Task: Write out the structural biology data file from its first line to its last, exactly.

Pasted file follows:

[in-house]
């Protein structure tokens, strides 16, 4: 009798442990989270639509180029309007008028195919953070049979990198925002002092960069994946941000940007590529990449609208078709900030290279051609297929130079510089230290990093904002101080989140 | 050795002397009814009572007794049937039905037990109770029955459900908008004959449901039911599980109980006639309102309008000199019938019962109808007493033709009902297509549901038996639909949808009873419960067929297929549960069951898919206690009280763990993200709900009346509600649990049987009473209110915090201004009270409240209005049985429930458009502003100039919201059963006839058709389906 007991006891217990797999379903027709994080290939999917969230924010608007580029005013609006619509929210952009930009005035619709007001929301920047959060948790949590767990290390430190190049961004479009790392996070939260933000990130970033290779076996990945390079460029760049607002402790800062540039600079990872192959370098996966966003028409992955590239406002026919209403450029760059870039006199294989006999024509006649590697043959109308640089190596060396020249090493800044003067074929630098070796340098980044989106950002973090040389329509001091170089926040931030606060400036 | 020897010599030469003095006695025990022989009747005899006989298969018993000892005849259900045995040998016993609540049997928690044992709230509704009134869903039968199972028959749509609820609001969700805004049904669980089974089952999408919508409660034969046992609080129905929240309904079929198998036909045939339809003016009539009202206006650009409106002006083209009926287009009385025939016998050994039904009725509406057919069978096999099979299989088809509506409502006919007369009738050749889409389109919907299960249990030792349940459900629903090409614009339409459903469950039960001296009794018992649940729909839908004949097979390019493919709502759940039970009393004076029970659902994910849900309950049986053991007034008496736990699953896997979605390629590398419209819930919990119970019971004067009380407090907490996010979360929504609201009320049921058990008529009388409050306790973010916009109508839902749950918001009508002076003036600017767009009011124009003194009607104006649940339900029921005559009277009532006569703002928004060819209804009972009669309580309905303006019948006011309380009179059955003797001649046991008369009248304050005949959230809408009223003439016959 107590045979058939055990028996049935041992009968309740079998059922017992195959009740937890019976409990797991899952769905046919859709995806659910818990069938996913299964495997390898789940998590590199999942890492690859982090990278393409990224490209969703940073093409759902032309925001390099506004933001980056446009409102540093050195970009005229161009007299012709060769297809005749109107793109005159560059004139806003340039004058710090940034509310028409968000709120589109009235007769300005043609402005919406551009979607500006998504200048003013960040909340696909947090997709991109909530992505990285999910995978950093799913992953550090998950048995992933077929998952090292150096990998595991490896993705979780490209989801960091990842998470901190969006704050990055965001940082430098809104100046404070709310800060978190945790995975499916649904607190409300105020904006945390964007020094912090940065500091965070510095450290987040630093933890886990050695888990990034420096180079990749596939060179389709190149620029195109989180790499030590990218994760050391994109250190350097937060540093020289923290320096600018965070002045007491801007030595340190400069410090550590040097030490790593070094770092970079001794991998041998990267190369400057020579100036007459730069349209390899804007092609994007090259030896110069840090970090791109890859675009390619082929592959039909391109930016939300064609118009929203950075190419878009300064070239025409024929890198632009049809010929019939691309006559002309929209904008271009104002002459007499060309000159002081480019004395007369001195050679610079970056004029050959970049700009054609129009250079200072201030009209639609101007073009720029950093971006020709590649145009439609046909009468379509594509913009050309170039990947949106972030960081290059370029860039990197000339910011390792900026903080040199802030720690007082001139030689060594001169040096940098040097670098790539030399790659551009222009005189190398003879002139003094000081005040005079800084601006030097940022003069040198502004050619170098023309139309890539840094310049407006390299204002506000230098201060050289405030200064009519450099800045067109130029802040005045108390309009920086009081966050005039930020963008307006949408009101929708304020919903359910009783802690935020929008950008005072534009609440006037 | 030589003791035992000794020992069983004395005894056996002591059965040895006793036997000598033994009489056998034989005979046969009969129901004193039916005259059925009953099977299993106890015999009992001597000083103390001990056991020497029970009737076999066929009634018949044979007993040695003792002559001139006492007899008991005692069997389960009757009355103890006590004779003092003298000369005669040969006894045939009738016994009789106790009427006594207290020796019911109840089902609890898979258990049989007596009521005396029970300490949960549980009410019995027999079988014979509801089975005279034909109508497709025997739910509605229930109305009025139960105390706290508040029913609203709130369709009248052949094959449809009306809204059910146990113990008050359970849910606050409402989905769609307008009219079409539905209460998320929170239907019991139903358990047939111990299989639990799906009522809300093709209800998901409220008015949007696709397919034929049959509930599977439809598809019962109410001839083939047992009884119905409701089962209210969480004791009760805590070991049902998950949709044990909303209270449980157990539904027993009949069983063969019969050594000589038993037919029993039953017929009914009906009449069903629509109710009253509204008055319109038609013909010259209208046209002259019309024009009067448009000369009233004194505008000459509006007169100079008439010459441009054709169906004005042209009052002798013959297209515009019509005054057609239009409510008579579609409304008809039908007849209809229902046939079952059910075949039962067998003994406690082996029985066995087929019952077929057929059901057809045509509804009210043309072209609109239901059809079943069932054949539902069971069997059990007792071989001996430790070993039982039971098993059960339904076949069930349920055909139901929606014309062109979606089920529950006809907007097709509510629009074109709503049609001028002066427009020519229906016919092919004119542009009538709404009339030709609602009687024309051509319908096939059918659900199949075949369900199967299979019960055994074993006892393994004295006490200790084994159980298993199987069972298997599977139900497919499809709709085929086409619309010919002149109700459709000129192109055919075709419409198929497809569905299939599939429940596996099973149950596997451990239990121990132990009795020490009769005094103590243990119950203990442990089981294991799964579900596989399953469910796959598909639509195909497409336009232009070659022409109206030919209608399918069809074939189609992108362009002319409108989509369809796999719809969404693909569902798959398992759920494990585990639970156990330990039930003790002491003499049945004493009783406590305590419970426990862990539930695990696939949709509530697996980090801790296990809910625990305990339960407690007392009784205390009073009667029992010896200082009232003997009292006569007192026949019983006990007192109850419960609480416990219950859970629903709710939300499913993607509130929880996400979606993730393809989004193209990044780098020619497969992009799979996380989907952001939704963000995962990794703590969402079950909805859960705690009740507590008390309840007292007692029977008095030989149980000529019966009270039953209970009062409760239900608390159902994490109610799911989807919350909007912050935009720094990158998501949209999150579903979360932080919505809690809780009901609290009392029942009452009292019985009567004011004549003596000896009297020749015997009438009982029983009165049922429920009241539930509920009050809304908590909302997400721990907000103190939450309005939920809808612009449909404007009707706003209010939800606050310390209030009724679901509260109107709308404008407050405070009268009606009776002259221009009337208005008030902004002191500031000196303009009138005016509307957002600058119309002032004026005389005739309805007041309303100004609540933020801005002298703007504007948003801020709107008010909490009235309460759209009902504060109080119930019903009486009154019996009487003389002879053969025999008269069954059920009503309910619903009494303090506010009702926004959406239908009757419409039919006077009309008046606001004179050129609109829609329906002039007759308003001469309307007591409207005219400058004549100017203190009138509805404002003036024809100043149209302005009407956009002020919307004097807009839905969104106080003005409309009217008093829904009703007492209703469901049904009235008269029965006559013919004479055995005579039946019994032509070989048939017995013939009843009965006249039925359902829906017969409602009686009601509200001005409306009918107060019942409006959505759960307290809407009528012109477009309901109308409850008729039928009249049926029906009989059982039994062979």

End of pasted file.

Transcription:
[in-house]
């Protein structure tokens, strides 16, 4: 009798442990989270639509180029309007008028195919953070049979990198925002002092960069994946941000940007590529990449609208078709900030290279051609297929130079510089230290990093904002101080989140 | 050795002397009814009572007794049937039905037990109770029955459900908008004959449901039911599980109980006639309102309008000199019938019962109808007493033709009902297509549901038996639909949808009873419960067929297929549960069951898919206690009280763990993200709900009346509600649990049987009473209110915090201004009270409240209005049985429930458009502003100039919201059963006839058709389906 007991006891217990797999379903027709994080290939999917969230924010608007580029005013609006619509929210952009930009005035619709007001929301920047959060948790949590767990290390430190190049961004479009790392996070939260933000990130970033290779076996990945390079460029760049607002402790800062540039600079990872192959370098996966966003028409992955590239406002026919209403450029760059870039006199294989006999024509006649590697043959109308640089190596060396020249090493800044003067074929630098070796340098980044989106950002973090040389329509001091170089926040931030606060400036 | 020897010599030469003095006695025990022989009747005899006989298969018993000892005849259900045995040998016993609540049997928690044992709230509704009134869903039968199972028959749509609820609001969700805004049904669980089974089952999408919508409660034969046992609080129905929240309904079929198998036909045939339809003016009539009202206006650009409106002006083209009926287009009385025939016998050994039904009725509406057919069978096999099979299989088809509506409502006919007369009738050749889409389109919907299960249990030792349940459900629903090409614009339409459903469950039960001296009794018992649940729909839908004949097979390019493919709502759940039970009393004076029970659902994910849900309950049986053991007034008496736990699953896997979605390629590398419209819930919990119970019971004067009380407090907490996010979360929504609201009320049921058990008529009388409050306790973010916009109508839902749950918001009508002076003036600017767009009011124009003194009607104006649940339900029921005559009277009532006569703002928004060819209804009972009669309580309905303006019948006011309380009179059955003797001649046991008369009248304050005949959230809408009223003439016959 107590045979058939055990028996049935041992009968309740079998059922017992195959009740937890019976409990797991899952769905046919859709995806659910818990069938996913299964495997390898789940998590590199999942890492690859982090990278393409990224490209969703940073093409759902032309925001390099506004933001980056446009409102540093050195970009005229161009007299012709060769297809005749109107793109005159560059004139806003340039004058710090940034509310028409968000709120589109009235007769300005043609402005919406551009979607500006998504200048003013960040909340696909947090997709991109909530992505990285999910995978950093799913992953550090998950048995992933077929998952090292150096990998595991490896993705979780490209989801960091990842998470901190969006704050990055965001940082430098809104100046404070709310800060978190945790995975499916649904607190409300105020904006945390964007020094912090940065500091965070510095450290987040630093933890886990050695888990990034420096180079990749596939060179389709190149620029195109989180790499030590990218994760050391994109250190350097937060540093020289923290320096600018965070002045007491801007030595340190400069410090550590040097030490790593070094770092970079001794991998041998990267190369400057020579100036007459730069349209390899804007092609994007090259030896110069840090970090791109890859675009390619082929592959039909391109930016939300064609118009929203950075190419878009300064070239025409024929890198632009049809010929019939691309006559002309929209904008271009104002002459007499060309000159002081480019004395007369001195050679610079970056004029050959970049700009054609129009250079200072201030009209639609101007073009720029950093971006020709590649145009439609046909009468379509594509913009050309170039990947949106972030960081290059370029860039990197000339910011390792900026903080040199802030720690007082001139030689060594001169040096940098040097670098790539030399790659551009222009005189190398003879002139003094000081005040005079800084601006030097940022003069040198502004050619170098023309139309890539840094310049407006390299204002506000230098201060050289405030200064009519450099800045067109130029802040005045108390309009920086009081966050005039930020963008307006949408009101929708304020919903359910009783802690935020929008950008005072534009609440006037 | 030589003791035992000794020992069983004395005894056996002591059965040895006793036997000598033994009489056998034989005979046969009969129901004193039916005259059925009953099977299993106890015999009992001597000083103390001990056991020497029970009737076999066929009634018949044979007993040695003792002559001139006492007899008991005692069997389960009757009355103890006590004779003092003298000369005669040969006894045939009738016994009789106790009427006594207290020796019911109840089902609890898979258990049989007596009521005396029970300490949960549980009410019995027999079988014979509801089975005279034909109508497709025997739910509605229930109305009025139960105390706290508040029913609203709130369709009248052949094959449809009306809204059910146990113990008050359970849910606050409402989905769609307008009219079409539905209460998320929170239907019991139903358990047939111990299989639990799906009522809300093709209800998901409220008015949007696709397919034929049959509930599977439809598809019962109410001839083939047992009884119905409701089962209210969480004791009760805590070991049902998950949709044990909303209270449980157990539904027993009949069983063969019969050594000589038993037919029993039953017929009914009906009449069903629509109710009253509204008055319109038609013909010259209208046209002259019309024009009067448009000369009233004194505008000459509006007169100079008439010459441009054709169906004005042209009052002798013959297209515009019509005054057609239009409510008579579609409304008809039908007849209809229902046939079952059910075949039962067998003994406690082996029985066995087929019952077929057929059901057809045509509804009210043309072209609109239901059809079943069932054949539902069971069997059990007792071989001996430790070993039982039971098993059960339904076949069930349920055909139901929606014309062109979606089920529950006809907007097709509510629009074109709503049609001028002066427009020519229906016919092919004119542009009538709404009339030709609602009687024309051509319908096939059918659900199949075949369900199967299979019960055994074993006892393994004295006490200790084994159980298993199987069972298997599977139900497919499809709709085929086409619309010919002149109700459709000129192109055919075709419409198929497809569905299939599939429940596996099973149950596997451990239990121990132990009795020490009769005094103590243990119950203990442990089981294991799964579900596989399953469910796959598909639509195909497409336009232009070659022409109206030919209608399918069809074939189609992108362009002319409108989509369809796999719809969404693909569902798959398992759920494990585990639970156990330990039930003790002491003499049945004493009783406590305590419970426990862990539930695990696939949709509530697996980090801790296990809910625990305990339960407690007392009784205390009073009667029992010896200082009232003997009292006569007192026949019983006990007192109850419960609480416990219950859970629903709710939300499913993607509130929880996400979606993730393809989004193209990044780098020619497969992009799979996380989907952001939704963000995962990794703590969402079950909805859960705690009740507590008390309840007292007692029977008095030989149980000529019966009270039953209970009062409760239900608390159902994490109610799911989807919350909007912050935009720094990158998501949209999150579903979360932080919505809690809780009901609290009392029942009452009292019985009567004011004549003596000896009297020749015997009438009982029983009165049922429920009241539930509920009050809304908590909302997400721990907000103190939450309005939920809808612009449909404007009707706003209010939800606050310390209030009724679901509260109107709308404008407050405070009268009606009776002259221009009337208005008030902004002191500031000196303009009138005016509307957002600058119309002032004026005389005739309805007041309303100004609540933020801005002298703007504007948003801020709107008010909490009235309460759209009902504060109080119930019903009486009154019996009487003389002879053969025999008269069954059920009503309910619903009494303090506010009702926004959406239908009757419409039919006077009309008046606001004179050129609109829609329906002039007759308003001469309307007591409207005219400058004549100017203190009138509805404002003036024809100043149209302005009407956009002020919307004097807009839905969104106080003005409309009217008093829904009703007492209703469901049904009235008269029965006559013919004479055995005579039946019994032509070989048939017995013939009843009965006249039925359902829906017969409602009686009601509200001005409306009918107060019942409006959505759960307290809407009528012109477009309901109308409850008729039928009249049926029906009989059982039994062979």